Over the last few weeks it's been my great pleasure to write about three teenaged prodigies - classical pianist Audrey Vardanega and jazz virtuosos Samora and Elena Pinderhuges.
It's exhilarating to behold so much talent in someone so young, especially when they're such nice kids, as all three are. And it's so much fun to imagine what wonderful things they're going to accomplish as they wend their way through life.
But that's why it's also so painful when a young person with such promise gets cut off before he or she has barely had a chance to begin. You're forever left wondering: What might have been?
That's how I've felt since March 21, 2005, when Bret Harte was killed by a hit-and-run driver on Highway 680 near Concord. He was only 25.
Bret - no relation to the 19th century author - was a theatrical wunderkind who had already directed several local productions, including "Inherit The Wind" and "The Man Who Came To Dinner."
"He was destined to be one of the great theatrical directors of his generation, said Davis Robinson, his theater professor at Bowdoin College in Maine.
Campbell Hunter, his history teacher at Miramonte High School in Orinda (where he graduated in 1998 with a straight-A average), went even further: "If I had a son, I'd want him to grow up to be just like Bret."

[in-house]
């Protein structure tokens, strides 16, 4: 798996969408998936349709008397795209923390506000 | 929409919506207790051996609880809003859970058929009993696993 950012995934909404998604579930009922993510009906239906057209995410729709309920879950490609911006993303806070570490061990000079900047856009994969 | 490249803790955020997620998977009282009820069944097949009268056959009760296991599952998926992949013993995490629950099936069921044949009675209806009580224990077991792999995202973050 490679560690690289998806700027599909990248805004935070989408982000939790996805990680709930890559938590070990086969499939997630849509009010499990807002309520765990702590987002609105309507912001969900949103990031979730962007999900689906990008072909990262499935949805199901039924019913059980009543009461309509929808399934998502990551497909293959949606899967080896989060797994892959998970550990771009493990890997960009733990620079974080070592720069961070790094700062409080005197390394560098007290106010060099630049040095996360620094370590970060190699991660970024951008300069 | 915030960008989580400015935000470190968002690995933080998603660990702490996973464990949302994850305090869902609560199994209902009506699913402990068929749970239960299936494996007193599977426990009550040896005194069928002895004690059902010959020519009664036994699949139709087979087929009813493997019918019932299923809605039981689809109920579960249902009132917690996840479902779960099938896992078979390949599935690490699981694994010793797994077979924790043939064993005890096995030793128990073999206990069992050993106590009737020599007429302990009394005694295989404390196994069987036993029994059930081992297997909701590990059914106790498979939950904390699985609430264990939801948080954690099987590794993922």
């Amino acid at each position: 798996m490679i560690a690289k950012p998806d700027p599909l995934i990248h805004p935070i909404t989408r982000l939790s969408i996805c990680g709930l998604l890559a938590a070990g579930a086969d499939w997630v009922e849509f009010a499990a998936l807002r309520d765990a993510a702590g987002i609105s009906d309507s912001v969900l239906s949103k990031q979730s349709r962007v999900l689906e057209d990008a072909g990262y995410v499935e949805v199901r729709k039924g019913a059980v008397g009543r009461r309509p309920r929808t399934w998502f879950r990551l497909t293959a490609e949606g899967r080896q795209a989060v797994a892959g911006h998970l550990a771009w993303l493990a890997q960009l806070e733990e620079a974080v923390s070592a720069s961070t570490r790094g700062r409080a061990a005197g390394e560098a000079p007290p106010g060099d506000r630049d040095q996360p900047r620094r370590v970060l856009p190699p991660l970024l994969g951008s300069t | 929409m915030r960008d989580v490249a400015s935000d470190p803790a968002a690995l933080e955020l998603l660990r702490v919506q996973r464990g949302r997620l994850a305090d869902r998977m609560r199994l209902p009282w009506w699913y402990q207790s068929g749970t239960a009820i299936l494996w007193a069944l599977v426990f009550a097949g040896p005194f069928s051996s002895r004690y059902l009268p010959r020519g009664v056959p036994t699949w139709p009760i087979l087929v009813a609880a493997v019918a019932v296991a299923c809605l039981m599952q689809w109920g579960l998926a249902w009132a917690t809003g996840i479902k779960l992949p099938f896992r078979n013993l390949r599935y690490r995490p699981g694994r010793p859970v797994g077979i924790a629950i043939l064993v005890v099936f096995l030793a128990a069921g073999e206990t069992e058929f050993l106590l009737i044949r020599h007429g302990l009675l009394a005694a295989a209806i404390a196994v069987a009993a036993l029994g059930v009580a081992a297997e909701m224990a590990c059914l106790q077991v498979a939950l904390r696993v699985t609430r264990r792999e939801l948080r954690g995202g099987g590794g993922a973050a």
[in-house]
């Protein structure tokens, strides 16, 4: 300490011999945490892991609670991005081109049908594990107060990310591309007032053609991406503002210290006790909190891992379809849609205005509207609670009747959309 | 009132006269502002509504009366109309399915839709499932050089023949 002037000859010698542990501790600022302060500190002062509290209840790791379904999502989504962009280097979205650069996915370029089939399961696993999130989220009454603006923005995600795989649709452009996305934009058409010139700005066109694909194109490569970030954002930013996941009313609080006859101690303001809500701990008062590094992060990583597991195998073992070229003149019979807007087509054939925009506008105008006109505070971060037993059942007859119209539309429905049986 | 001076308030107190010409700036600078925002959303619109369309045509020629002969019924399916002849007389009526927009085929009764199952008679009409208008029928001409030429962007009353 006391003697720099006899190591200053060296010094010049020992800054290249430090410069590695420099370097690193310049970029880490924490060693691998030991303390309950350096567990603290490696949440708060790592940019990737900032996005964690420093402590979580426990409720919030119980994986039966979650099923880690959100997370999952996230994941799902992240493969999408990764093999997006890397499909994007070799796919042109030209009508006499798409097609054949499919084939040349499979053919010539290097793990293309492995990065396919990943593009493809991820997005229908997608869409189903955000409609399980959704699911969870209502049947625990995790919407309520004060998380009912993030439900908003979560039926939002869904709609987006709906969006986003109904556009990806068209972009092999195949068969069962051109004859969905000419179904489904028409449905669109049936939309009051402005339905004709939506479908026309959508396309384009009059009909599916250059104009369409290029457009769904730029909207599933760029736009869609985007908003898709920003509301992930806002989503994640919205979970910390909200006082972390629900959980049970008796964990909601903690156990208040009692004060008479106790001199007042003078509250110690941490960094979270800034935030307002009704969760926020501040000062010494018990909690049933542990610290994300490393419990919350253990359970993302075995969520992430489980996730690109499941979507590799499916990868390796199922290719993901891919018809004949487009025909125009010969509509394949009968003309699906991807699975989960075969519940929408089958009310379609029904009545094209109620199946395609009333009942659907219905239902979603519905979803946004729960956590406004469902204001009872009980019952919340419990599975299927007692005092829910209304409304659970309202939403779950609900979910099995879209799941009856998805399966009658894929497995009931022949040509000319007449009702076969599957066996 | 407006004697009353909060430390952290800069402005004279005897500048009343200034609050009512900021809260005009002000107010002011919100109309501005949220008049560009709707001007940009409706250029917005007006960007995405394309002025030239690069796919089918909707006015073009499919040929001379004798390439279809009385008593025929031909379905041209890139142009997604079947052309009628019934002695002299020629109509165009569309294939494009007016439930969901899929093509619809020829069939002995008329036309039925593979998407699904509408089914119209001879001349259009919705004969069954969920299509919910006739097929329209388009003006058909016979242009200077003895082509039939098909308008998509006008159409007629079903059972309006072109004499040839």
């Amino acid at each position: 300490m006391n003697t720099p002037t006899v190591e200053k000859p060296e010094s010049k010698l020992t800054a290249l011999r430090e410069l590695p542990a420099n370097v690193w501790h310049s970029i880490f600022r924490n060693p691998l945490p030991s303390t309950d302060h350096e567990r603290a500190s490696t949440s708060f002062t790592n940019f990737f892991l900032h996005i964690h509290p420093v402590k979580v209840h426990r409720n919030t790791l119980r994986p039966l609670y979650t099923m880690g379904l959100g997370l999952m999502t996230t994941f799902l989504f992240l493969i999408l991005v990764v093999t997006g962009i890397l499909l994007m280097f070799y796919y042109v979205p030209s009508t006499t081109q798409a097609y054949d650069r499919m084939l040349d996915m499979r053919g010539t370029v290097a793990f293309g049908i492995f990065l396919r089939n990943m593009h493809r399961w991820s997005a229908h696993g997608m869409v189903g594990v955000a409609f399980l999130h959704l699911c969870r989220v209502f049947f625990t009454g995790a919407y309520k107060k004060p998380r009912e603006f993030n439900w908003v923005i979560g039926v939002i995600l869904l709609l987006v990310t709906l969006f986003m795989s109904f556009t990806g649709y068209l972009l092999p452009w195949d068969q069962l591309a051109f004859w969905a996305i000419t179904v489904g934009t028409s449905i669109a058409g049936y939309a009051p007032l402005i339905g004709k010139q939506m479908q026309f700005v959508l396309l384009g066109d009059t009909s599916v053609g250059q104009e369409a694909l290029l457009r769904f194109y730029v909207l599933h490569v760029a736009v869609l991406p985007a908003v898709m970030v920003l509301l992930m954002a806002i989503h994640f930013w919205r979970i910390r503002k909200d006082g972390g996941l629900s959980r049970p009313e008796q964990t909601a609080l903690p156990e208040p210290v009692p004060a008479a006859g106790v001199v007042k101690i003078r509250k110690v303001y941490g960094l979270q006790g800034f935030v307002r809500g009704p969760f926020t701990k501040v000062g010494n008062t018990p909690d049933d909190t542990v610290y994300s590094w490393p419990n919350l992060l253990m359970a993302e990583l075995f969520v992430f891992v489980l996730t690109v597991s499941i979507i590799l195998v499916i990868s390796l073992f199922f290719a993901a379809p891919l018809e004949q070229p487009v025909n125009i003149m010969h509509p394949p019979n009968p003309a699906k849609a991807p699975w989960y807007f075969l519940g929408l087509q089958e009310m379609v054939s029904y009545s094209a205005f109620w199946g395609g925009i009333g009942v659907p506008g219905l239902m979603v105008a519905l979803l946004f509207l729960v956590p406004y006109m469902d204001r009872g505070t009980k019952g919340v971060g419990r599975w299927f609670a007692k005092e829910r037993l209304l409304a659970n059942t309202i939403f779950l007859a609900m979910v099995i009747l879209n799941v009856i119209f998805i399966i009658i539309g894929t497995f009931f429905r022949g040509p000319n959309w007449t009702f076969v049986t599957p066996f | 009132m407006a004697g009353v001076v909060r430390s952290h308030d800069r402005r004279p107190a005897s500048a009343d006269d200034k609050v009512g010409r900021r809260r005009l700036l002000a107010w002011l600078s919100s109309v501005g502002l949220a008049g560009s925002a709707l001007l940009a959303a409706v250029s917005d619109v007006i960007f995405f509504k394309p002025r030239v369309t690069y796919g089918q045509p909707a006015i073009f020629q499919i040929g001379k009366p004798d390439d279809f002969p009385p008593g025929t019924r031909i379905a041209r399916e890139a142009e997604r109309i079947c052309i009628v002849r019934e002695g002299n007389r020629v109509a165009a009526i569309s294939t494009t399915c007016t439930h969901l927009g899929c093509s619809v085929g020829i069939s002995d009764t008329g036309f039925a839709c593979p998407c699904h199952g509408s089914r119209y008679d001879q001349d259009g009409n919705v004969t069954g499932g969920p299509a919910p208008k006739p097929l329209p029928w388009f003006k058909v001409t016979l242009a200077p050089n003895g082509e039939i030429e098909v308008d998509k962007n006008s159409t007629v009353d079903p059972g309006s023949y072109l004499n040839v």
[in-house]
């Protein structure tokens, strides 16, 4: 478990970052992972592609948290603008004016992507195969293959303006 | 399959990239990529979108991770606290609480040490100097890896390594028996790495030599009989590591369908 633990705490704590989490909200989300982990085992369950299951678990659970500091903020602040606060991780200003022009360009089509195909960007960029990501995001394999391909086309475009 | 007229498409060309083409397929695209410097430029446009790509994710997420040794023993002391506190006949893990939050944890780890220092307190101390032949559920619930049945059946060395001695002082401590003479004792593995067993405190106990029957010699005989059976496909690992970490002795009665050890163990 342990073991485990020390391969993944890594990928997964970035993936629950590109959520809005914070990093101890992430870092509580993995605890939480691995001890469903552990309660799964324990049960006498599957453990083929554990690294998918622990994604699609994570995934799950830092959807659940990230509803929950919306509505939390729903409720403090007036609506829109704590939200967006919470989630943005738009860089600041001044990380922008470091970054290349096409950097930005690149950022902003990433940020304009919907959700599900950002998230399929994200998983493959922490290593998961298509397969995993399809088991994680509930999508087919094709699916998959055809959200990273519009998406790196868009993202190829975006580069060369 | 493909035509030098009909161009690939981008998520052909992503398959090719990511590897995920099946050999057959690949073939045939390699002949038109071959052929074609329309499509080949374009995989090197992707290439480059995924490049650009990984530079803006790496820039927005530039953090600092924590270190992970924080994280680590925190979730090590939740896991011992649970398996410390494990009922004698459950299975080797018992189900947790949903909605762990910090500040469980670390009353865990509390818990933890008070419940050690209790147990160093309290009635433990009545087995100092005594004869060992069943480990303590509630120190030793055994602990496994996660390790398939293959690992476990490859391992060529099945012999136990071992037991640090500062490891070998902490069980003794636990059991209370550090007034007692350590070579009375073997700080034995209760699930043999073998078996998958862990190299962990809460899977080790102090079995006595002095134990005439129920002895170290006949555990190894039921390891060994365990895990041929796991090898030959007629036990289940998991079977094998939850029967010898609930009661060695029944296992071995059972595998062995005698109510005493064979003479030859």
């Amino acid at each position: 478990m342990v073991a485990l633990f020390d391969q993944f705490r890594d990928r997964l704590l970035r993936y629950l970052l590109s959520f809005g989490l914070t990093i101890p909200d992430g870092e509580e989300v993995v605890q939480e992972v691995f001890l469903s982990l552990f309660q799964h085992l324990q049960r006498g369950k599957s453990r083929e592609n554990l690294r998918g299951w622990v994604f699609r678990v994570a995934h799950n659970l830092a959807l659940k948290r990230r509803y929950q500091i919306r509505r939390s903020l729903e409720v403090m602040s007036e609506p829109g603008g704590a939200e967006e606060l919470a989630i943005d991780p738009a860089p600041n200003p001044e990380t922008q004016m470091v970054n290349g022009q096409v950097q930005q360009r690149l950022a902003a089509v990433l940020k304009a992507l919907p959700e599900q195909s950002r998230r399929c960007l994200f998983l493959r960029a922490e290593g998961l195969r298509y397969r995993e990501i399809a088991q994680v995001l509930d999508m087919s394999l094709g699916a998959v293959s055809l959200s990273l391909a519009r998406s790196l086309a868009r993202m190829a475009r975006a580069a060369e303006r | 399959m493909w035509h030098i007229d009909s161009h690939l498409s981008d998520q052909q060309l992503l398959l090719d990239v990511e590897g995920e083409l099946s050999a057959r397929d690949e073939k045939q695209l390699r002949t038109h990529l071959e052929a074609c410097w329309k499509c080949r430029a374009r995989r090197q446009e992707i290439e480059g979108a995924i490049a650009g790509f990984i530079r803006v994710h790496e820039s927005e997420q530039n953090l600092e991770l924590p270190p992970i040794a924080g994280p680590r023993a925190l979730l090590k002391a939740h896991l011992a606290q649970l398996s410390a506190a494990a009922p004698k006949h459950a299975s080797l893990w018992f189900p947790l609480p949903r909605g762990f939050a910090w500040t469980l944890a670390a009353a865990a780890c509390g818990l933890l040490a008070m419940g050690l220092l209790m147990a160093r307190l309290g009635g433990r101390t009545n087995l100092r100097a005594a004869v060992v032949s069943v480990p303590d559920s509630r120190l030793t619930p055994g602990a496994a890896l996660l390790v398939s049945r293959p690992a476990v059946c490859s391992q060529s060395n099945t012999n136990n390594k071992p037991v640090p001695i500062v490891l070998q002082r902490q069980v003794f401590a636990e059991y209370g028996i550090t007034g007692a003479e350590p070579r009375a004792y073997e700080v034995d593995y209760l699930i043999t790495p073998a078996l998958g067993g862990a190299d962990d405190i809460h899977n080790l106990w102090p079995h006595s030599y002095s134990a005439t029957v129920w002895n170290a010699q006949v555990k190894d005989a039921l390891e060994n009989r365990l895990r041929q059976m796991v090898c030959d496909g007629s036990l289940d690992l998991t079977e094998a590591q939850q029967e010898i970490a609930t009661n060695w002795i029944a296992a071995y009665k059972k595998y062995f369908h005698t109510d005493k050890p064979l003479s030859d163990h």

Bret's death devastated his parents, Dennis and Juanita Harte, two of the nicest people I've ever met. He was their only child, and they had a wonderfully warm, loving relationship. All their hopes and dreams were wrapped up in him.
Since then, they have tried to keep his spirit alive by founding an internship for up-and-coming young directors at Berkeley Rep, where Bret worked as a stagehand after college.
And their friends have rallied around them. Led by Greg Walker and Lee Bressette, whose daughter was one of Bret's closest friends, they hold annual plant sales to augment the internship fund.
This year's plant sale is taking place this weekend at 73 Coral Drive in Orinda, from 9 to 3 on Saturday and 10 to 2 on Sunday.
"We've never had such a diversity or quantity of plants," says Lee. "They are all looking their best and ready to go to new homes."
The plants include herbs, veggies, orchids, perennials, exotics, drought-resistant landscape plants and catnip, which I intend to pick up for my cat, Phoebe.
And it couldn't be for a better cause. There have already been two Bret Harte Directing Interns at Berkeley Rep - Marissa Wolf, now the artistic director of the Crowded Fire Theater Company in San Francisco, and the current incumbent, Mina Morita.
"I never met Bret; I only know what his friends here at Berkeley Rep have told me about him," said Mina. "There's an extreme sense of loss here, even now. He was well loved by everyone on the staff. It's really an honor to carry on his name in this way. I'll try to live up to it."
If you can't get to the plant sale, you can still contribute by sending a check to the Bret C. Harte Young Directors Fund, Berkeley Repertory Theatre, 2025 Addison St., Berkeley CA 94704.